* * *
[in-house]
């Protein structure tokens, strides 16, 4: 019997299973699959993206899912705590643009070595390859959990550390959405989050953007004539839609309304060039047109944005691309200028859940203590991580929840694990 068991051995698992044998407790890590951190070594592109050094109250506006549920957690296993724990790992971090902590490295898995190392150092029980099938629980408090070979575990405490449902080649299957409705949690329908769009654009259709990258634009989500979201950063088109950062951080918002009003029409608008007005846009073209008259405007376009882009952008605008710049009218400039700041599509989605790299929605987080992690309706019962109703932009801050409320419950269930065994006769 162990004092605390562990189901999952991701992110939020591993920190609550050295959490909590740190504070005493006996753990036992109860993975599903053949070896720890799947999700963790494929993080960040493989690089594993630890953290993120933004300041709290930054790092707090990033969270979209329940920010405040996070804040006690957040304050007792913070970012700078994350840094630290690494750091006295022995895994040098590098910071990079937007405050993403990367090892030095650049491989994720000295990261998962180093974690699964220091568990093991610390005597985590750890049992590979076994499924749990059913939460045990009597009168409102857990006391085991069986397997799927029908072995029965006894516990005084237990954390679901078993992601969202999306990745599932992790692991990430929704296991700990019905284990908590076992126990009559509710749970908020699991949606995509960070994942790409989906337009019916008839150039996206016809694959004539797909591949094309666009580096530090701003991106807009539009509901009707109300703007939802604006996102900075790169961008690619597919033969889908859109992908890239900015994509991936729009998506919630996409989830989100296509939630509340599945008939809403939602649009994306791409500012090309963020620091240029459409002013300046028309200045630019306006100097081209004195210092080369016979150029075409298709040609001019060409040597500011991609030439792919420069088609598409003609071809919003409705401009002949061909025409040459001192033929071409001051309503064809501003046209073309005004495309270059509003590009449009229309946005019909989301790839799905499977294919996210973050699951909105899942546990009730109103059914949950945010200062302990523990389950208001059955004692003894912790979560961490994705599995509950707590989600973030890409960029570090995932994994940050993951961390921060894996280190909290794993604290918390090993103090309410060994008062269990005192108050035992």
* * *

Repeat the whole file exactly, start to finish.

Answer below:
[in-house]
């Protein structure tokens, strides 16, 4: 019997299973699959993206899912705590643009070595390859959990550390959405989050953007004539839609309304060039047109944005691309200028859940203590991580929840694990 068991051995698992044998407790890590951190070594592109050094109250506006549920957690296993724990790992971090902590490295898995190392150092029980099938629980408090070979575990405490449902080649299957409705949690329908769009654009259709990258634009989500979201950063088109950062951080918002009003029409608008007005846009073209008259405007376009882009952008605008710049009218400039700041599509989605790299929605987080992690309706019962109703932009801050409320419950269930065994006769 162990004092605390562990189901999952991701992110939020591993920190609550050295959490909590740190504070005493006996753990036992109860993975599903053949070896720890799947999700963790494929993080960040493989690089594993630890953290993120933004300041709290930054790092707090990033969270979209329940920010405040996070804040006690957040304050007792913070970012700078994350840094630290690494750091006295022995895994040098590098910071990079937007405050993403990367090892030095650049491989994720000295990261998962180093974690699964220091568990093991610390005597985590750890049992590979076994499924749990059913939460045990009597009168409102857990006391085991069986397997799927029908072995029965006894516990005084237990954390679901078993992601969202999306990745599932992790692991990430929704296991700990019905284990908590076992126990009559509710749970908020699991949606995509960070994942790409989906337009019916008839150039996206016809694959004539797909591949094309666009580096530090701003991106807009539009509901009707109300703007939802604006996102900075790169961008690619597919033969889908859109992908890239900015994509991936729009998506919630996409989830989100296509939630509340599945008939809403939602649009994306791409500012090309963020620091240029459409002013300046028309200045630019306006100097081209004195210092080369016979150029075409298709040609001019060409040597500011991609030439792919420069088609598409003609071809919003409705401009002949061909025409040459001192033929071409001051309503064809501003046209073309005004495309270059509003590009449009229309946005019909989301790839799905499977294919996210973050699951909105899942546990009730109103059914949950945010200062302990523990389950208001059955004692003894912790979560961490994705599995509950707590989600973030890409960029570090995932994994940050993951961390921060894996280190909290794993604290918390090993103090309410060994008062269990005192108050035992």